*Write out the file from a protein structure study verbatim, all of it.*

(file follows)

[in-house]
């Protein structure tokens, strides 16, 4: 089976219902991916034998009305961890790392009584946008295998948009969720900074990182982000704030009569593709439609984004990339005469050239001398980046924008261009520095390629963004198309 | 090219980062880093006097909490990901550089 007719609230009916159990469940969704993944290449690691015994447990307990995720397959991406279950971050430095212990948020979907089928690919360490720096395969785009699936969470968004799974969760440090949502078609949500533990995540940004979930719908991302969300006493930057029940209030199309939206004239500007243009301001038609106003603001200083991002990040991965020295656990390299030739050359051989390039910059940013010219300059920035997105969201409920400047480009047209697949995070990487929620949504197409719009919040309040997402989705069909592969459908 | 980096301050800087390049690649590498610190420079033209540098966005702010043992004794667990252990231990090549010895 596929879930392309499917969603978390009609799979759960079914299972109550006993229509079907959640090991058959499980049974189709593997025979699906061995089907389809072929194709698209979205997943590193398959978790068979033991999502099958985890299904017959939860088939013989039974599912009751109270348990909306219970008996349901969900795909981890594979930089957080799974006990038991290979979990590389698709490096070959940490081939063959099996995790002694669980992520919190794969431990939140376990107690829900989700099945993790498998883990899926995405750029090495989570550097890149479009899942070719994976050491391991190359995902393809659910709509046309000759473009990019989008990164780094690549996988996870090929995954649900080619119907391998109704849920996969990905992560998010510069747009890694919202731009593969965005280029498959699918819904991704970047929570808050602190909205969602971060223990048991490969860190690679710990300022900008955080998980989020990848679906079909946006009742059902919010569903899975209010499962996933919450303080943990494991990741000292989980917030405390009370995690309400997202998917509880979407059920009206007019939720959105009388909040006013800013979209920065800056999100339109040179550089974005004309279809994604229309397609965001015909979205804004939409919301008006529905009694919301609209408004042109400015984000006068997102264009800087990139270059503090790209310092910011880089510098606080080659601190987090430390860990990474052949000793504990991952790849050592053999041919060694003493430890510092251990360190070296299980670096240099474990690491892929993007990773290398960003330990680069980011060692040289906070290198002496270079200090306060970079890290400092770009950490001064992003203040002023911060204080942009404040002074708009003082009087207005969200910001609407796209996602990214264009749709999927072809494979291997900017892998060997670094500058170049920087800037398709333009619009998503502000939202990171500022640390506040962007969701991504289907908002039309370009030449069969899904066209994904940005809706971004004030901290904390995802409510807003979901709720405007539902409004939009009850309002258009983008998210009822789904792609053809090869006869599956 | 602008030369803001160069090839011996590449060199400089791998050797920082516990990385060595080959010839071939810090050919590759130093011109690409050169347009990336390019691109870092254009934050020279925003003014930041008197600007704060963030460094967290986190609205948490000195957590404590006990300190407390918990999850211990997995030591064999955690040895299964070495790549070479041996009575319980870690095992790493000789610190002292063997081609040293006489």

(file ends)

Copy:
[in-house]
């Protein structure tokens, strides 16, 4: 089976219902991916034998009305961890790392009584946008295998948009969720900074990182982000704030009569593709439609984004990339005469050239001398980046924008261009520095390629963004198309 | 090219980062880093006097909490990901550089 007719609230009916159990469940969704993944290449690691015994447990307990995720397959991406279950971050430095212990948020979907089928690919360490720096395969785009699936969470968004799974969760440090949502078609949500533990995540940004979930719908991302969300006493930057029940209030199309939206004239500007243009301001038609106003603001200083991002990040991965020295656990390299030739050359051989390039910059940013010219300059920035997105969201409920400047480009047209697949995070990487929620949504197409719009919040309040997402989705069909592969459908 | 980096301050800087390049690649590498610190420079033209540098966005702010043992004794667990252990231990090549010895 596929879930392309499917969603978390009609799979759960079914299972109550006993229509079907959640090991058959499980049974189709593997025979699906061995089907389809072929194709698209979205997943590193398959978790068979033991999502099958985890299904017959939860088939013989039974599912009751109270348990909306219970008996349901969900795909981890594979930089957080799974006990038991290979979990590389698709490096070959940490081939063959099996995790002694669980992520919190794969431990939140376990107690829900989700099945993790498998883990899926995405750029090495989570550097890149479009899942070719994976050491391991190359995902393809659910709509046309000759473009990019989008990164780094690549996988996870090929995954649900080619119907391998109704849920996969990905992560998010510069747009890694919202731009593969965005280029498959699918819904991704970047929570808050602190909205969602971060223990048991490969860190690679710990300022900008955080998980989020990848679906079909946006009742059902919010569903899975209010499962996933919450303080943990494991990741000292989980917030405390009370995690309400997202998917509880979407059920009206007019939720959105009388909040006013800013979209920065800056999100339109040179550089974005004309279809994604229309397609965001015909979205804004939409919301008006529905009694919301609209408004042109400015984000006068997102264009800087990139270059503090790209310092910011880089510098606080080659601190987090430390860990990474052949000793504990991952790849050592053999041919060694003493430890510092251990360190070296299980670096240099474990690491892929993007990773290398960003330990680069980011060692040289906070290198002496270079200090306060970079890290400092770009950490001064992003203040002023911060204080942009404040002074708009003082009087207005969200910001609407796209996602990214264009749709999927072809494979291997900017892998060997670094500058170049920087800037398709333009619009998503502000939202990171500022640390506040962007969701991504289907908002039309370009030449069969899904066209994904940005809706971004004030901290904390995802409510807003979901709720405007539902409004939009009850309002258009983008998210009822789904792609053809090869006869599956 | 602008030369803001160069090839011996590449060199400089791998050797920082516990990385060595080959010839071939810090050919590759130093011109690409050169347009990336390019691109870092254009934050020279925003003014930041008197600007704060963030460094967290986190609205948490000195957590404590006990300190407390918990999850211990997995030591064999955690040895299964070495790549070479041996009575319980870690095992790493000789610190002292063997081609040293006489």